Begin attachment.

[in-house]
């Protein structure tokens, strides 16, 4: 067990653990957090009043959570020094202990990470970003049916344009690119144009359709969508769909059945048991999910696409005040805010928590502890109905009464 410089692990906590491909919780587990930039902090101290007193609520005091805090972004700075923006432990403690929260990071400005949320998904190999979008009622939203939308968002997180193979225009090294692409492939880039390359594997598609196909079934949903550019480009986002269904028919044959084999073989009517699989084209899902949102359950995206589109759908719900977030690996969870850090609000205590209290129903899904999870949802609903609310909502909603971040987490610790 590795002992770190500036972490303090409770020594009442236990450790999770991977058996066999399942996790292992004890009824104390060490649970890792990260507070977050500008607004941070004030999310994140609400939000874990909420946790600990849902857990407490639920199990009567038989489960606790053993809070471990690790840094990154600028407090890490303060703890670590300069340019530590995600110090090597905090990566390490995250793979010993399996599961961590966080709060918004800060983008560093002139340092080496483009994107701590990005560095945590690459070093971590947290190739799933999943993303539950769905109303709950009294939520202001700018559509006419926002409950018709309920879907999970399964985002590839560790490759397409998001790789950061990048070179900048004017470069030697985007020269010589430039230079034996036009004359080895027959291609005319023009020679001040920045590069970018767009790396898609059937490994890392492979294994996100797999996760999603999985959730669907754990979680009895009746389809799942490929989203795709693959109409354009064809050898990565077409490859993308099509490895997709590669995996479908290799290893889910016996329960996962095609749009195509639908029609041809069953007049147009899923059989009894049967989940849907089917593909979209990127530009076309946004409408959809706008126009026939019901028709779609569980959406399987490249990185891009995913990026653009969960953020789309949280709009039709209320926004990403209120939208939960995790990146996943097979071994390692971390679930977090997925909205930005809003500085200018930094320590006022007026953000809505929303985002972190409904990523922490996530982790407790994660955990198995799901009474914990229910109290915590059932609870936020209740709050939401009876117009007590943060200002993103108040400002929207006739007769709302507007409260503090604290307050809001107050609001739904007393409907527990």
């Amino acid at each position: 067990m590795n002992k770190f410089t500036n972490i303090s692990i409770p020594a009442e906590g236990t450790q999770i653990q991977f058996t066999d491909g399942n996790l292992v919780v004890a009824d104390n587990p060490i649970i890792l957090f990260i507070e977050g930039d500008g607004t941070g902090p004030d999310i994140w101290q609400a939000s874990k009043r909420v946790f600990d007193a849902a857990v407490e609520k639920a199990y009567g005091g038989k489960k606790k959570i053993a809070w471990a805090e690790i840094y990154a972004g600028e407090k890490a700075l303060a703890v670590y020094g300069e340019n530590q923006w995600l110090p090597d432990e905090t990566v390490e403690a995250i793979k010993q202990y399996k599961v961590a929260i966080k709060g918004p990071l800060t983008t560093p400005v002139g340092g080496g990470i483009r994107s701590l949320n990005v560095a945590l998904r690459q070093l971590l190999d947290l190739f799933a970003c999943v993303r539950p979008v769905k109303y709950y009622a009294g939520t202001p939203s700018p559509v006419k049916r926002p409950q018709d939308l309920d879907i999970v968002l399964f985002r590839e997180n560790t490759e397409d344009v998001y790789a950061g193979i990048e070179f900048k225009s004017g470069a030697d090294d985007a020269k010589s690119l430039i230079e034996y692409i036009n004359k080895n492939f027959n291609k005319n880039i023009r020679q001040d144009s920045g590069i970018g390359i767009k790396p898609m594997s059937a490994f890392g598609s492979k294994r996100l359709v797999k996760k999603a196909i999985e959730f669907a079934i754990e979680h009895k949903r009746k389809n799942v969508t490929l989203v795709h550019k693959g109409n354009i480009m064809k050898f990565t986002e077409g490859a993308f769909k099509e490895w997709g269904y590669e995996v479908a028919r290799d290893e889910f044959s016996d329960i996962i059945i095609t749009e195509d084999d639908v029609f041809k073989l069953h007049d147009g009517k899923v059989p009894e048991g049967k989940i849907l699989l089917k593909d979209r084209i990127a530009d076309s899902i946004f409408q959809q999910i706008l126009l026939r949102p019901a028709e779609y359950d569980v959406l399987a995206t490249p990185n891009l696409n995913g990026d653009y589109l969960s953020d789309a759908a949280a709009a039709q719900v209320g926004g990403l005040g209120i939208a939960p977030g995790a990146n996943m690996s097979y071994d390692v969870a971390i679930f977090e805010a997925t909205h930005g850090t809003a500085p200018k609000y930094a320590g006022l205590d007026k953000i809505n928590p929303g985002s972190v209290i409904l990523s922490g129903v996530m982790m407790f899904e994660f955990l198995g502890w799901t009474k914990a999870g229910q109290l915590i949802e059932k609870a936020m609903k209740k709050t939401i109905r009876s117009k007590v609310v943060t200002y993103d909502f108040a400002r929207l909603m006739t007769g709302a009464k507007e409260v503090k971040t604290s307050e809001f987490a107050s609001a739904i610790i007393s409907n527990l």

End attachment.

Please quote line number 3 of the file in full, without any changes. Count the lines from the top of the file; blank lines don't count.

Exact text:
């Amino acid at each position: 067990m590795n002992k770190f410089t500036n972490i303090s692990i409770p020594a009442e906590g236990t450790q999770i653990q991977f058996t066999d491909g399942n996790l292992v919780v004890a009824d104390n587990p060490i649970i890792l957090f990260i507070e977050g930039d500008g607004t941070g902090p004030d999310i994140w101290q609400a939000s874990k009043r909420v946790f600990d007193a849902a857990v407490e609520k639920a199990y009567g005091g038989k489960k606790k959570i053993a809070w471990a805090e690790i840094y990154a972004g600028e407090k890490a700075l303060a703890v670590y020094g300069e340019n530590q923006w995600l110090p090597d432990e905090t990566v390490e403690a995250i793979k010993q202990y399996k599961v961590a929260i966080k709060g918004p990071l800060t983008t560093p400005v002139g340092g080496g990470i483009r994107s701590l949320n990005v560095a945590l998904r690459q070093l971590l190999d947290l190739f799933a970003c999943v993303r539950p979008v769905k109303y709950y009622a009294g939520t202001p939203s700018p559509v006419k049916r926002p409950q018709d939308l309920d879907i999970v968002l399964f985002r590839e997180n560790t490759e397409d344009v998001y790789a950061g193979i990048e070179f900048k225009s004017g470069a030697d090294d985007a020269k010589s690119l430039i230079e034996y692409i036009n004359k080895n492939f027959n291609k005319n880039i023009r020679q001040d144009s920045g590069i970018g390359i767009k790396p898609m594997s059937a490994f890392g598609s492979k294994r996100l359709v797999k996760k999603a196909i999985e959730f669907a079934i754990e979680h009895k949903r009746k389809n799942v969508t490929l989203v795709h550019k693959g109409n354009i480009m064809k050898f990565t986002e077409g490859a993308f769909k099509e490895w997709g269904y590669e995996v479908a028919r290799d290893e889910f044959s016996d329960i996962i059945i095609t749009e195509d084999d639908v029609f041809k073989l069953h007049d147009g009517k899923v059989p009894e048991g049967k989940i849907l699989l089917k593909d979209r084209i990127a530009d076309s899902i946004f409408q959809q999910i706008l126009l026939r949102p019901a028709e779609y359950d569980v959406l399987a995206t490249p990185n891009l696409n995913g990026d653009y589109l969960s953020d789309a759908a949280a709009a039709q719900v209320g926004g990403l005040g209120i939208a939960p977030g995790a990146n996943m690996s097979y071994d390692v969870a971390i679930f977090e805010a997925t909205h930005g850090t809003a500085p200018k609000y930094a320590g006022l205590d007026k953000i809505n928590p929303g985002s972190v209290i409904l990523s922490g129903v996530m982790m407790f899904e994660f955990l198995g502890w799901t009474k914990a999870g229910q109290l915590i949802e059932k609870a936020m609903k209740k709050t939401i109905r009876s117009k007590v609310v943060t200002y993103d909502f108040a400002r929207l909603m006739t007769g709302a009464k507007e409260v503090k971040t604290s307050e809001f987490a107050s609001a739904i610790i007393s409907n527990l």